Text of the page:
If you want to pick specific investment exposure, then exchange-traded funds can be the best way to build the portfolio you want. With thousands of funds to choose from, it's easy to find ones that specialize in the kinds of assets in which you want to invest.

Inevitably, when you pick certain niches in the investment universe that you think will do well, you won't have a 100% success rate. When you look at ETFs that finished the year with at least $500 million in assets, five funds emerge as significant losers in what was otherwise an extremely strong year for the stock market. Here they are, along with an explanation as to why they did so poorly in 2017.

ETF

Assets Under Management

Expense Ratio

2017 Return

iPath S&P 500 VIX Short-Term (NYSEMKT:VXX)

$824 million

0.89%

(73%)

United States Natural Gas (NYSEMKT:UNG)

$547 million

1.12%

(38%)

VanEck Vectors Oil Services (NYSEMKT:OIH)

$2.01 billion

0.35%

(20%)

PowerShares U.S. Dollar Bullish (NYSEMKT:UUP)

$525 million

0.75%

(9%)

PowerShares DB Agriculture (NYSEMKT:DBA)

$640 million

0.85%

(6%)

Data source: ETFdb.com.

A perennial losing play

Investors have waited for years for a correction in the stock market. Yet most major market benchmarks have seen a stunning lack of turbulence, seemingly moving straight up in a calm and collected manner without suffering much in the way of major downward movements. Even on a daily basis, the biggest down day in the Dow Jones Industrials in 2017 amounted to less than a 2% decline.

For most investors, that was great news. But for investors in the iPath exchange-traded product, a lack of volatility means steady losses, and those losses added up to a decline of nearly three-quarters for the year. 2017 continued a long downward trend for the iPath product, which has seen similar declines throughout the bull market. The iPath managers admit that the vehicle isn't a good investment for long-term use, but that hasn't stopped some investors from suffering substantial losses in defiance of that advice.

Energy declines

Energy was the worst performer among major sectors in the U.S. market in 2017, and the next two funds showed the difficulties in investing in energy over the past year. The U.S. Natural Gas fund uses futures to track natural gas prices, and a combination of poor price conditions and the typical state of contango in the natural gas market caused another losing year for the fund.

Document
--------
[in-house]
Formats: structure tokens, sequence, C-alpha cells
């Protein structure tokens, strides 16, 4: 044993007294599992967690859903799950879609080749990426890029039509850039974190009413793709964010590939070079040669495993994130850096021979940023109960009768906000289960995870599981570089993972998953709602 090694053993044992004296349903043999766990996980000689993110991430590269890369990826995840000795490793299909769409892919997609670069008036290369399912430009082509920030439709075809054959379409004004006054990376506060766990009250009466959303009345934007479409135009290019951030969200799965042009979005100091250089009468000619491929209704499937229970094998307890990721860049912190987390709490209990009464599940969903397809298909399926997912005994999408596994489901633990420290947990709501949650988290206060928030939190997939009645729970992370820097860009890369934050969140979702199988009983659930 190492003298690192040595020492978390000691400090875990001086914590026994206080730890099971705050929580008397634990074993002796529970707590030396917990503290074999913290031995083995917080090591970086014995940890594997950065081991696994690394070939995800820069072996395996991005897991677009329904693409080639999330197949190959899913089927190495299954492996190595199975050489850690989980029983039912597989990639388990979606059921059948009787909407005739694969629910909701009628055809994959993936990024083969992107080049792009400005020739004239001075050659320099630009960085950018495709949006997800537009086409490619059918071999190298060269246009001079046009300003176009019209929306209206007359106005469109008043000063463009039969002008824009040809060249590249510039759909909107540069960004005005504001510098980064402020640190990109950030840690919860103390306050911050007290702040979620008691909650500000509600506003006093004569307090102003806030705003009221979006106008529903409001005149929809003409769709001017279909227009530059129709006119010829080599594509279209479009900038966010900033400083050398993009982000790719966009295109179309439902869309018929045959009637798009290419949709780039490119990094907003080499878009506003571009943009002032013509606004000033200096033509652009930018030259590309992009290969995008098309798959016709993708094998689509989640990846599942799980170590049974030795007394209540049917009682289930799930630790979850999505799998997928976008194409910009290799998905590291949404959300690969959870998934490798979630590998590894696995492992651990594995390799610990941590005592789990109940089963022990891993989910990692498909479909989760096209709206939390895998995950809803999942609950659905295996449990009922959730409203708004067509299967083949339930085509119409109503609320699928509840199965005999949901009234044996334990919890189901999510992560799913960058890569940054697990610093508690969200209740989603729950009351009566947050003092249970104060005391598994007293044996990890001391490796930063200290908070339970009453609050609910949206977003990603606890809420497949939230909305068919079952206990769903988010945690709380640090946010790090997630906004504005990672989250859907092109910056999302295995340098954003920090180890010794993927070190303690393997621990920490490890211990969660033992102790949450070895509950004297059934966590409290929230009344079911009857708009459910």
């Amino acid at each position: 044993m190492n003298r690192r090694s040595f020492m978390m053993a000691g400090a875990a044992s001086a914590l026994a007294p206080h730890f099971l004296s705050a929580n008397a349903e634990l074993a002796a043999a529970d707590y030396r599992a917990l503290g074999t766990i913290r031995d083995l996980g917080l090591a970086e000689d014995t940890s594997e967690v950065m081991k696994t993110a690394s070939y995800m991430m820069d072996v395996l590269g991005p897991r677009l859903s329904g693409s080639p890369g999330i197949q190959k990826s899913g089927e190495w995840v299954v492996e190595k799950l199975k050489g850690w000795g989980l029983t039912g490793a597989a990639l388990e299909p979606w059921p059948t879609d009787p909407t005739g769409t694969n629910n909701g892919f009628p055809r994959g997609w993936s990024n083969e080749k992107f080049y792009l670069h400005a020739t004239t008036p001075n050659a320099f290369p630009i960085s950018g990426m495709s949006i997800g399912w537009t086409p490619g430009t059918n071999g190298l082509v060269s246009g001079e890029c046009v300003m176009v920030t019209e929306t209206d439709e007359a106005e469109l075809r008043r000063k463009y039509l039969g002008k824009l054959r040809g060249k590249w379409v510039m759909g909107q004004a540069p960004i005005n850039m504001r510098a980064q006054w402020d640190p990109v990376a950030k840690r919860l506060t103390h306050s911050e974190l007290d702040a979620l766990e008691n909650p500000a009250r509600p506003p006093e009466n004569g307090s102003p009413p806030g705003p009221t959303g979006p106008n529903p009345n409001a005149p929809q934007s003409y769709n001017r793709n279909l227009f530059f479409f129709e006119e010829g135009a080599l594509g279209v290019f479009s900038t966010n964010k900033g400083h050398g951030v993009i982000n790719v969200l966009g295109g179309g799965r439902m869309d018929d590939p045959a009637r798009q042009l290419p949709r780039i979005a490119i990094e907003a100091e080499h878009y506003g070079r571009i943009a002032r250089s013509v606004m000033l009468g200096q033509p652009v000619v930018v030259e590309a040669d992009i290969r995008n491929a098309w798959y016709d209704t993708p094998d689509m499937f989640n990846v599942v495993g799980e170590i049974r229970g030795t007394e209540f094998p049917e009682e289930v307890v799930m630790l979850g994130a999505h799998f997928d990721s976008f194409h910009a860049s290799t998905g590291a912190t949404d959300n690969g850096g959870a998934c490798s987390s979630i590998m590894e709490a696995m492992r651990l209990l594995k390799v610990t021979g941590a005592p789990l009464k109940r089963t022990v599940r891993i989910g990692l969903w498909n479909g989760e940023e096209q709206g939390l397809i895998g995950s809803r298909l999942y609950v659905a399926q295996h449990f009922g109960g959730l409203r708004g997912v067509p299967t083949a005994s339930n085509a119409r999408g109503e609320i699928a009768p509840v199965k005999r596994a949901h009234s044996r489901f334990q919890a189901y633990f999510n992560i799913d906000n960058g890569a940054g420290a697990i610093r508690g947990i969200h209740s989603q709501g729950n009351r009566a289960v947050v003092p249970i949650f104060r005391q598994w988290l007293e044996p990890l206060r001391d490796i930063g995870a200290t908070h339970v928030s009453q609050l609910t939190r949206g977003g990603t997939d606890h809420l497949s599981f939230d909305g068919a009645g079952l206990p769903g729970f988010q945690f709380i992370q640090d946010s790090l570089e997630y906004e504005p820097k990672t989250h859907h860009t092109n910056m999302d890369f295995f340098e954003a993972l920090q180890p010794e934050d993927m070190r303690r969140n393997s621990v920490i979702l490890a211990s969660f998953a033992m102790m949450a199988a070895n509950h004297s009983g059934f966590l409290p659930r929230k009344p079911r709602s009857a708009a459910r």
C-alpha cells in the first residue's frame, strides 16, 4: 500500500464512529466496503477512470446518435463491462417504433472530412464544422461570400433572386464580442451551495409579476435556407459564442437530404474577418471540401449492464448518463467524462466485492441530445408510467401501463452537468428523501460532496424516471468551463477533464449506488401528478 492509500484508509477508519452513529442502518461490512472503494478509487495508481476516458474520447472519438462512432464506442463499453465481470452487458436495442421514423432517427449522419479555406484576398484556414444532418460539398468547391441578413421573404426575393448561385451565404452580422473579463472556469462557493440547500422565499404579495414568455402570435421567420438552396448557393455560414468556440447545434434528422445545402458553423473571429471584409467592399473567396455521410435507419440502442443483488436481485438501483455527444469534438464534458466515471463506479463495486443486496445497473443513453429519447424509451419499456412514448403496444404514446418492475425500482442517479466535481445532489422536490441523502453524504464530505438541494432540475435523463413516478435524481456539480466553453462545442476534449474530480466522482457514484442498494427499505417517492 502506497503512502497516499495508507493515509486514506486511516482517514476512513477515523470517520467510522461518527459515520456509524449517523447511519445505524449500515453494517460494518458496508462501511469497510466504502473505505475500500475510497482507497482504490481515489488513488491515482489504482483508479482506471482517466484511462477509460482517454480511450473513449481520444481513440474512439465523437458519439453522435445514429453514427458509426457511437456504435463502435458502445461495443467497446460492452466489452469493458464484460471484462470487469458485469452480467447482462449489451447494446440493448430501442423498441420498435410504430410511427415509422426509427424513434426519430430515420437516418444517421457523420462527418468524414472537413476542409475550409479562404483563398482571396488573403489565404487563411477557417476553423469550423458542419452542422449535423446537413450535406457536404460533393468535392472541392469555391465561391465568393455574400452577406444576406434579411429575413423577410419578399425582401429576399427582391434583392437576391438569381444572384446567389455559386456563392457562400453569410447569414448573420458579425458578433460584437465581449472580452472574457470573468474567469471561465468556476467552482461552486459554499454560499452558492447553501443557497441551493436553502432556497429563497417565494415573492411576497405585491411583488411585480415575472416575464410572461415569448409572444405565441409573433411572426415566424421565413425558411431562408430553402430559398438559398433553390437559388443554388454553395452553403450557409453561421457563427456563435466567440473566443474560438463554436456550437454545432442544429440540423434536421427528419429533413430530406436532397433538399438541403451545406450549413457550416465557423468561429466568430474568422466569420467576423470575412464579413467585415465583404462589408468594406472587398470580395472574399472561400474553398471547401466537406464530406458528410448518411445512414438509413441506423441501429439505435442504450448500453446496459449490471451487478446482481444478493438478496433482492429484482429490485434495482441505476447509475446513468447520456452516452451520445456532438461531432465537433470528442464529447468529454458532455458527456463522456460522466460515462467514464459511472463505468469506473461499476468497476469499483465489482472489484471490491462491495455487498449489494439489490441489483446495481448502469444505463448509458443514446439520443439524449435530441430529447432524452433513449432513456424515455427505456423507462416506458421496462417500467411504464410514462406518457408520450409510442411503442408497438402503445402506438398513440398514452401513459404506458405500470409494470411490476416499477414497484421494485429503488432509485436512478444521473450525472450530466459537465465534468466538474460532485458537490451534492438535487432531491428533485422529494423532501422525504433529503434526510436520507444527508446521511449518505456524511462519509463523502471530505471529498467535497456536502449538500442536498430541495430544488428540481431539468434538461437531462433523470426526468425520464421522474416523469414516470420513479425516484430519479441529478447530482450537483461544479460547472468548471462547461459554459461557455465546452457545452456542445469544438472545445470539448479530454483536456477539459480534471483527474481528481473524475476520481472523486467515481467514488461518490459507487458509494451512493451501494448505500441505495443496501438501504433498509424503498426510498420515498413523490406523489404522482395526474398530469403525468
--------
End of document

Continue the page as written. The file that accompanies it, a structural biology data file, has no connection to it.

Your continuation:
Oil rig with pipe in the foreground, along with two workers in orange suits.

Image source: Getty Images.

Meanwhile, oil-services companies suffered even more than the rest of the sector. Even as exploration and production companies saw their stocks advance on rising crude oil prices, many services specialists failed to see gains, as there's often a lag between when prices go up and when E&P operators actually start ramping up their operations and demand more materials and services. That could spur a reversal in 2018, but the jury's still out as to whether recent oil price rises will stick.

Other negative trends

A couple other themes played out poorly for ETF investors in 2017. A long period of strength for the U.S. dollar finally gave way to cyclical weakness, and a particularly poor showing for the greenback against the euro played a major role in producing losses for the PowerShares U.S. Dollar Bullish fund.

In agriculture, futures prices were mixed, and that had an overall negative impact on the PowerShares agriculture fund. Sugar, wheat, corn, and soybeans all had subpar years in 2017, and they collectively make up about half the agricultural futures exposure for the PowerShares ETF. Cattle posted gains, but weakness in coffee also hurt performance. Agriculture tends to be cyclical, and so some investors are hopeful for a turnaround in 2018, but there aren't any guarantees that fundamental conditions in many crop markets will improve.

What to watch in the coming year

Value investors often look at lists like these to find good investing ideas for the future. Yet although bottom-fishing in areas like oil services might work well, trying to navigate the vagaries of volatility investing or futures-related impacts can be more complicated than beginning ETF investors should try to handle. By looking at more conventional stock ETFs, investors can get a simpler and often more effective way to add the investment exposure they want.

Dan Caplinger has no position in any of the stocks mentioned. The Motley Fool has no position in any of the stocks mentioned. The Motley Fool has a disclosure policy.